Dozens of Tory MPs expected to abstain in vote on committee’s Partygate report


Dozens of Tory rightwing MPs are preparing to abstain from voting in the Commons on Monday over the parliamentary investigation that found Boris Johnson deliberately misled MPs, in a sign of support for the former prime minister.

Between 60 and 70 MPs with constituencies in the “red wall” were said to be feeling “incredibly warm” towards Johnson, after he urged his parliamentary supporters not to vote against the committee’s findings.

The senior cabinet minister Michael Gove said on Sunday he disagreed with the outcome of the privileges committee investigation, and that he planned to abstain in the Commons. He said the committee’s recommendation that Johnson be suspended for 90 days over repeated contempts of parliament was “not merited”.

While Johnson cannot serve the penalty because he has quit parliament, the cross-party group of MPs chaired by Labour’s Harriet Harman has recommended that he be banned from holding a pass to access parliament.

Gove said it was not right to reduce the report to a “single badge to pin on Boris Johnson”, as there were “complexities” in it.

Speaking to BBC One’s Sunday with Laura Kuenssberg show, the levelling up secretary said: “I don’t agree with the conclusion, however, personally … The decision to impose a 90-day penalty is not merited by the evidence that the committee has put forward.”

Many rightwing Tory MPs said their lack of support for the committee’s investigation was based on what they described as an “unnecessarily high and fierce” suspension of Johnson.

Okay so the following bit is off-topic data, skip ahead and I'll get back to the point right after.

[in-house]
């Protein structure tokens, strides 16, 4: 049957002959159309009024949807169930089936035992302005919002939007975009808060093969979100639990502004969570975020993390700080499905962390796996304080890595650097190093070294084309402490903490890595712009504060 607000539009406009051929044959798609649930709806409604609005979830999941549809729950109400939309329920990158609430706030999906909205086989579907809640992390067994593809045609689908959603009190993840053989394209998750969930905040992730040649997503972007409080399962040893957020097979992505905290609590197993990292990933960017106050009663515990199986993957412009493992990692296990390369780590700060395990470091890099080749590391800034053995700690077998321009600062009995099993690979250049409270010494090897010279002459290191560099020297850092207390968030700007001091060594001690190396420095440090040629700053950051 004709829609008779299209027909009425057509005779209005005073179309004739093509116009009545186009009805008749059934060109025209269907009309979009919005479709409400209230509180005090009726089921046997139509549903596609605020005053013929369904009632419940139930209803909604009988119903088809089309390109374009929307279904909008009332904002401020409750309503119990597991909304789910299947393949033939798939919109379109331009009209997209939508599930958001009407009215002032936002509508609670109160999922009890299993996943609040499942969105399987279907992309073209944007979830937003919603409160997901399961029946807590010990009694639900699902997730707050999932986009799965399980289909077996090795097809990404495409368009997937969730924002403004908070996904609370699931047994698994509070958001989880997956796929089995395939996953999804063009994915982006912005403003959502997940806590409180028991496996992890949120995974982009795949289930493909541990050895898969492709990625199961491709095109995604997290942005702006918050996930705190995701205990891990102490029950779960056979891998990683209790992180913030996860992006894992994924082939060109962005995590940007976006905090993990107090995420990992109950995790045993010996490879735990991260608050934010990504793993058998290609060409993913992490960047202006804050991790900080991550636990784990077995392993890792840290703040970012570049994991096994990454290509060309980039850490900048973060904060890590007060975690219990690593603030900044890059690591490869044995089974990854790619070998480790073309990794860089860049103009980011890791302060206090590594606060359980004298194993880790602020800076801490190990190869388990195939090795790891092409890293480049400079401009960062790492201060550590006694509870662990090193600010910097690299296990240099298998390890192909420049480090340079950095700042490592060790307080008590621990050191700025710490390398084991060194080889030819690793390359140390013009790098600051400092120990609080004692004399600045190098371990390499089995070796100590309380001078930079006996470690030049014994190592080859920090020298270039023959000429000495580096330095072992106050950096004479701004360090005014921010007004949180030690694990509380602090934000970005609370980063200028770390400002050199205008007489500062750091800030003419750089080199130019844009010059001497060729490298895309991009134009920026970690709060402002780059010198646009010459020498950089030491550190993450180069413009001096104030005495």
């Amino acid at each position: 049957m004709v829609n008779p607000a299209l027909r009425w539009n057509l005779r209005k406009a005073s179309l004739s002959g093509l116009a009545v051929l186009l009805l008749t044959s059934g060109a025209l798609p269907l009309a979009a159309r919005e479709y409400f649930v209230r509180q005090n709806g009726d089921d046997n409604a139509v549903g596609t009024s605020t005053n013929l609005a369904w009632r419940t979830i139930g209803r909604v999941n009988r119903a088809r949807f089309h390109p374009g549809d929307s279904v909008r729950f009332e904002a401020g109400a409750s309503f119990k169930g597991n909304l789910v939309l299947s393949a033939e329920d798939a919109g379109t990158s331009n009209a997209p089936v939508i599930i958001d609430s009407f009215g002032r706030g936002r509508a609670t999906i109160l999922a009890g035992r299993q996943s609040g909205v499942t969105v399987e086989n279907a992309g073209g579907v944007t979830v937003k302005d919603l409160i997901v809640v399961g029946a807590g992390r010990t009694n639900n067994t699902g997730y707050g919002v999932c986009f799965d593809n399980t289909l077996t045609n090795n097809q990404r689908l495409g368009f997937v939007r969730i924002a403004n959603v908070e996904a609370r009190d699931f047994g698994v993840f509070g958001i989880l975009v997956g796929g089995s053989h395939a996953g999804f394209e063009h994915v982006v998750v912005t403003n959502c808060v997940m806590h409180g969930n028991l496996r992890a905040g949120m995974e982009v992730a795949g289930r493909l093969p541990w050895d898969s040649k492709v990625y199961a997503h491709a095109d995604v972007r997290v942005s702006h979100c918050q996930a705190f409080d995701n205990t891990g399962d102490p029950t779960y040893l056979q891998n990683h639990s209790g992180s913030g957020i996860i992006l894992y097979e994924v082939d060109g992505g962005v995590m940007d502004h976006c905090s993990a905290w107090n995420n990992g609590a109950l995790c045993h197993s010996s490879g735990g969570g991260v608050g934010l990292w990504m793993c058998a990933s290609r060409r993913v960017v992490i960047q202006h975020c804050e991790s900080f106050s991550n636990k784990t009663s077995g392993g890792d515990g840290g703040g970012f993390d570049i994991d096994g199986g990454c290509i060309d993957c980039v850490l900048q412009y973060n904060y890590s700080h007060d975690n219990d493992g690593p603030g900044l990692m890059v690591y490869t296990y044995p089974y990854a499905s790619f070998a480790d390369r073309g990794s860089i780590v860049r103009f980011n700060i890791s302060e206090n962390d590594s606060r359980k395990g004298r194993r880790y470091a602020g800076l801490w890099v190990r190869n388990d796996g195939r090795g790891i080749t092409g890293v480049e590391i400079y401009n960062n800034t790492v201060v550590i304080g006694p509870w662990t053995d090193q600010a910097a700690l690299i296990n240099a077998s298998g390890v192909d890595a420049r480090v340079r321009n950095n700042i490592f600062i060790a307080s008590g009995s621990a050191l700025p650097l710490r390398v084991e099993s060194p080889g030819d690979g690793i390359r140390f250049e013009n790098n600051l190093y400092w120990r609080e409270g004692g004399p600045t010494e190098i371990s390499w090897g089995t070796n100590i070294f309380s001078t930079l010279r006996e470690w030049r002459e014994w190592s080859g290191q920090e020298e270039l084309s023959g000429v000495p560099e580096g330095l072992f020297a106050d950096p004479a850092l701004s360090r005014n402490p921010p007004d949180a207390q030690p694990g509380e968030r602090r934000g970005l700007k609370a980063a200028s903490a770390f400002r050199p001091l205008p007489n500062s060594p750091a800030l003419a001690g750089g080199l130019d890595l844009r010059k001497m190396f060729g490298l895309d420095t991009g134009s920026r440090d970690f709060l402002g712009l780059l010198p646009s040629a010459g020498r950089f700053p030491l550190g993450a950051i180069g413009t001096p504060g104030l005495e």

One senior rightwing Tory MP told the Guardian: “Ninety days is completely absurd. At least 20 days seemed reasonable and not like it was plucked out of thin air, but 90 days feels as though they were just out to get him.”

Another said many MPs across the Conservative party held Harriet Harman in “high regard”, claiming she was not the reason for their abstention, but that it was the handling of the recommendations by the committee.

In one rightwing Tory WhatsApp group, a “red wall” MP of the 2019 intake was said to have described Johnson as a “top man” who just “wants all of us to be able to move on … I’ve got huge respect for him for that.”

A rightwing Conservative source said: “Johnson has done himself a huge favour by letting colleagues off the hook, without feeling like they have to come out and bat for him in the Commons.

“Since he called off the pressure on them to vote against the motion, there is a bizarre amount of respect, and sudden warmth to Boris, with so much good feeling about his future.

“It seems to me to be a bit of a genius move. It makes his comeback much easier. We could be looking at the middle of a Tory opposition for his return.”

By abstaining, many rightwing Tories feel as though they will be able to silently vote against the motion without being grilled by the media and constituents about why they are backing the former prime minister after the committee concluded he had deliberately misled parliament.

The Tory backbencher Bill Cash wrote in the Sunday Telegraph he would vote against the report, but the former justice secretary Sir Robert Buckland told Times Radio he would endorse it if it came to a division, highlighting the importance of “the overall authority and standing of the House of Commons”.

The sanctions proposed by the Tory-majority committee are expected to pass regardless, with only a relatively small group of Johnson loyalists expected to oppose the report’s findings in the vote.

The former Conservative minister Justine Greening urged the growing number of Tory MPs who were considering abstaining to back the committee’s work. “It would be easier to persuade the public that we have moved on from it if MPs simply went into the House of Commons on Monday and supported the privileges committee report,” she told the BBC.